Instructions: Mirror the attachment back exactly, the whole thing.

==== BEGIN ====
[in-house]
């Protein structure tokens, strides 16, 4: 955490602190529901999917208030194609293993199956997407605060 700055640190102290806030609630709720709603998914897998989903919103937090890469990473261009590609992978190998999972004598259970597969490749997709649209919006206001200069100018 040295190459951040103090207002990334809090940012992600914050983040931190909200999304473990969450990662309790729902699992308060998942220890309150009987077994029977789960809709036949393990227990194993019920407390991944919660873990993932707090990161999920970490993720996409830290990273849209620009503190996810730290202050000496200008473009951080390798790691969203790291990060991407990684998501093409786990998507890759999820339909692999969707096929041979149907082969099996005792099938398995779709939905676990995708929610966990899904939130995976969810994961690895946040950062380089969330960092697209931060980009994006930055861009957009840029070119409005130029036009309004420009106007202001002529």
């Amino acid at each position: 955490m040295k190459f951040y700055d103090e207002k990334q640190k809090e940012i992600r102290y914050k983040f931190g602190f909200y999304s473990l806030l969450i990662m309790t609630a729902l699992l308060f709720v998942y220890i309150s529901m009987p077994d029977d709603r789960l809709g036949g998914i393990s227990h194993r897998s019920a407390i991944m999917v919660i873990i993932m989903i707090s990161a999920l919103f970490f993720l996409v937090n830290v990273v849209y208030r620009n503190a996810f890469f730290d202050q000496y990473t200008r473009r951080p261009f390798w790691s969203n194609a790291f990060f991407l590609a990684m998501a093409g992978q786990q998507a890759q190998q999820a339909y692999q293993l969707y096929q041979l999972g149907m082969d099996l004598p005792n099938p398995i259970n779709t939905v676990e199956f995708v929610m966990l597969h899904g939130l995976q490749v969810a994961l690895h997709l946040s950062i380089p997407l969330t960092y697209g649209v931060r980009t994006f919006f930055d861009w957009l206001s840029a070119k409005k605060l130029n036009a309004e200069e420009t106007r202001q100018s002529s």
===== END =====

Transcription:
[in-house]
């Protein structure tokens, strides 16, 4: 955490602190529901999917208030194609293993199956997407605060 700055640190102290806030609630709720709603998914897998989903919103937090890469990473261009590609992978190998999972004598259970597969490749997709649209919006206001200069100018 040295190459951040103090207002990334809090940012992600914050983040931190909200999304473990969450990662309790729902699992308060998942220890309150009987077994029977789960809709036949393990227990194993019920407390991944919660873990993932707090990161999920970490993720996409830290990273849209620009503190996810730290202050000496200008473009951080390798790691969203790291990060991407990684998501093409786990998507890759999820339909692999969707096929041979149907082969099996005792099938398995779709939905676990995708929610966990899904939130995976969810994961690895946040950062380089969330960092697209931060980009994006930055861009957009840029070119409005130029036009309004420009106007202001002529």
């Amino acid at each position: 955490m040295k190459f951040y700055d103090e207002k990334q640190k809090e940012i992600r102290y914050k983040f931190g602190f909200y999304s473990l806030l969450i990662m309790t609630a729902l699992l308060f709720v998942y220890i309150s529901m009987p077994d029977d709603r789960l809709g036949g998914i393990s227990h194993r897998s019920a407390i991944m999917v919660i873990i993932m989903i707090s990161a999920l919103f970490f993720l996409v937090n830290v990273v849209y208030r620009n503190a996810f890469f730290d202050q000496y990473t200008r473009r951080p261009f390798w790691s969203n194609a790291f990060f991407l590609a990684m998501a093409g992978q786990q998507a890759q190998q999820a339909y692999q293993l969707y096929q041979l999972g149907m082969d099996l004598p005792n099938p398995i259970n779709t939905v676990e199956f995708v929610m966990l597969h899904g939130l995976q490749v969810a994961l690895h997709l946040s950062i380089p997407l969330t960092y697209g649209v931060r980009t994006f919006f930055d861009w957009l206001s840029a070119k409005k605060l130029n036009a309004e200069e420009t106007r202001q100018s002529s």